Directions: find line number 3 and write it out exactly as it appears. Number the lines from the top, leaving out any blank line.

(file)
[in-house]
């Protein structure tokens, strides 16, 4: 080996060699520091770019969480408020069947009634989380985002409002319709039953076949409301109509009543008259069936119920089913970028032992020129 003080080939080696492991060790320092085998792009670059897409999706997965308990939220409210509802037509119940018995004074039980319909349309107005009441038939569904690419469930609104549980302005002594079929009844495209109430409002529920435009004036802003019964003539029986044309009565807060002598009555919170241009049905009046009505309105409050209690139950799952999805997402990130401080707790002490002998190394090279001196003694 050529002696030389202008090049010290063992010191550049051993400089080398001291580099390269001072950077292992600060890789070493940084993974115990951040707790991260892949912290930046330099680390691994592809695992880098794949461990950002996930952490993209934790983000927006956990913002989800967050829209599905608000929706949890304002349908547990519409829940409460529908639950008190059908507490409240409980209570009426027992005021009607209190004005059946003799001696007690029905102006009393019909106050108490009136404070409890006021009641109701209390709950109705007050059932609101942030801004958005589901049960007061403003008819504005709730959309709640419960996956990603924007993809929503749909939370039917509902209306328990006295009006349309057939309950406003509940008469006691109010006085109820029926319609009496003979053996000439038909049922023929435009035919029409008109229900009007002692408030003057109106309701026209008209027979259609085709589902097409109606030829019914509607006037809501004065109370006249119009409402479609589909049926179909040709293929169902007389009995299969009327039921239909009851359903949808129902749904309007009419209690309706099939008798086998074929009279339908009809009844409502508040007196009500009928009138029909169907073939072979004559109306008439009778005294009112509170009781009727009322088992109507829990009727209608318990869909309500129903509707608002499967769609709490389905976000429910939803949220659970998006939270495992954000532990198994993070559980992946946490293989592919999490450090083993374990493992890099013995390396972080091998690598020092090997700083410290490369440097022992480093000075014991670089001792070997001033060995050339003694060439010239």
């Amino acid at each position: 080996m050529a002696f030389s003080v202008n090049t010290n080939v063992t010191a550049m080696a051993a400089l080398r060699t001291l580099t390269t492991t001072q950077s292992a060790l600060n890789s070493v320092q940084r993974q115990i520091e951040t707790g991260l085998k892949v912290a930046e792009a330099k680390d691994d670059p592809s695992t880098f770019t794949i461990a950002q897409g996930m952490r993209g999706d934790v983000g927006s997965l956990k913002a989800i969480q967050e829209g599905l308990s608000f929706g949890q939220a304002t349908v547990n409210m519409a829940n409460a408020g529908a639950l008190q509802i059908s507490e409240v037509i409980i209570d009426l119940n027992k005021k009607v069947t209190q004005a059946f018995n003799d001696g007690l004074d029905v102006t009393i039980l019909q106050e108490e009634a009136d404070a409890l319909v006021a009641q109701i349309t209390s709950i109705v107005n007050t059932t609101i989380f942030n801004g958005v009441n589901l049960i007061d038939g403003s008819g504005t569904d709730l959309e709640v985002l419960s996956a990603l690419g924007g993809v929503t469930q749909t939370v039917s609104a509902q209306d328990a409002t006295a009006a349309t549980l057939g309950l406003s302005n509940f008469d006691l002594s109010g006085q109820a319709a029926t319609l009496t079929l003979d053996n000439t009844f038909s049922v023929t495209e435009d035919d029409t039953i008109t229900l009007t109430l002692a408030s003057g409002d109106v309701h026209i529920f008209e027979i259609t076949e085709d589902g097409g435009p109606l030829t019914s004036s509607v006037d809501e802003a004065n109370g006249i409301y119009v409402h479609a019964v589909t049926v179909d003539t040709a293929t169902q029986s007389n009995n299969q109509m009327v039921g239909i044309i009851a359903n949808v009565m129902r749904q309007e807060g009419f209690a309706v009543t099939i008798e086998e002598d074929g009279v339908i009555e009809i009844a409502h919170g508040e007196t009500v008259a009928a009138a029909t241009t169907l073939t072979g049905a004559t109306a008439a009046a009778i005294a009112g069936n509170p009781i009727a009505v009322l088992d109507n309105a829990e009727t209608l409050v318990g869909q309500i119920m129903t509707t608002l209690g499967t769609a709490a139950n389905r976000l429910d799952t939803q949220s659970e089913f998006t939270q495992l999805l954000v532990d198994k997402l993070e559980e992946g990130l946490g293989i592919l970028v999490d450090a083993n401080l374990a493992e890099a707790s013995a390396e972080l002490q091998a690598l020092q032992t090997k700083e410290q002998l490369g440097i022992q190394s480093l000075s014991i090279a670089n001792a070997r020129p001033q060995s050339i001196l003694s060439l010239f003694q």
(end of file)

């Amino acid at each position: 080996m050529a002696f030389s003080v202008n090049t010290n080939v063992t010191a550049m080696a051993a400089l080398r060699t001291l580099t390269t492991t001072q950077s292992a060790l600060n890789s070493v320092q940084r993974q115990i520091e951040t707790g991260l085998k892949v912290a930046e792009a330099k680390d691994d670059p592809s695992t880098f770019t794949i461990a950002q897409g996930m952490r993209g999706d934790v983000g927006s997965l956990k913002a989800i969480q967050e829209g599905l308990s608000f929706g949890q939220a304002t349908v547990n409210m519409a829940n409460a408020g529908a639950l008190q509802i059908s507490e409240v037509i409980i209570d009426l119940n027992k005021k009607v069947t209190q004005a059946f018995n003799d001696g007690l004074d029905v102006t009393i039980l019909q106050e108490e009634a009136d404070a409890l319909v006021a009641q109701i349309t209390s709950i109705v107005n007050t059932t609101i989380f942030n801004g958005v009441n589901l049960i007061d038939g403003s008819g504005t569904d709730l959309e709640v985002l419960s996956a990603l690419g924007g993809v929503t469930q749909t939370v039917s609104a509902q209306d328990a409002t006295a009006a349309t549980l057939g309950l406003s302005n509940f008469d006691l002594s109010g006085q109820a319709a029926t319609l009496t079929l003979d053996n000439t009844f038909s049922v023929t495209e435009d035919d029409t039953i008109t229900l009007t109430l002692a408030s003057g409002d109106v309701h026209i529920f008209e027979i259609t076949e085709d589902g097409g435009p109606l030829t019914s004036s509607v006037d809501e802003a004065n109370g006249i409301y119009v409402h479609a019964v589909t049926v179909d003539t040709a293929t169902q029986s007389n009995n299969q109509m009327v039921g239909i044309i009851a359903n949808v009565m129902r749904q309007e807060g009419f209690a309706v009543t099939i008798e086998e002598d074929g009279v339908i009555e009809i009844a409502h919170g508040e007196t009500v008259a009928a009138a029909t241009t169907l073939t072979g049905a004559t109306a008439a009046a009778i005294a009112g069936n509170p009781i009727a009505v009322l088992d109507n309105a829990e009727t209608l409050v318990g869909q309500i119920m129903t509707t608002l209690g499967t769609a709490a139950n389905r976000l429910d799952t939803q949220s659970e089913f998006t939270q495992l999805l954000v532990d198994k997402l993070e559980e992946g990130l946490g293989i592919l970028v999490d450090a083993n401080l374990a493992e890099a707790s013995a390396e972080l002490q091998a690598l020092q032992t090997k700083e410290q002998l490369g440097i022992q190394s480093l000075s014991i090279a670089n001792a070997r020129p001033q060995s050339i001196l003694s060439l010239f003694q």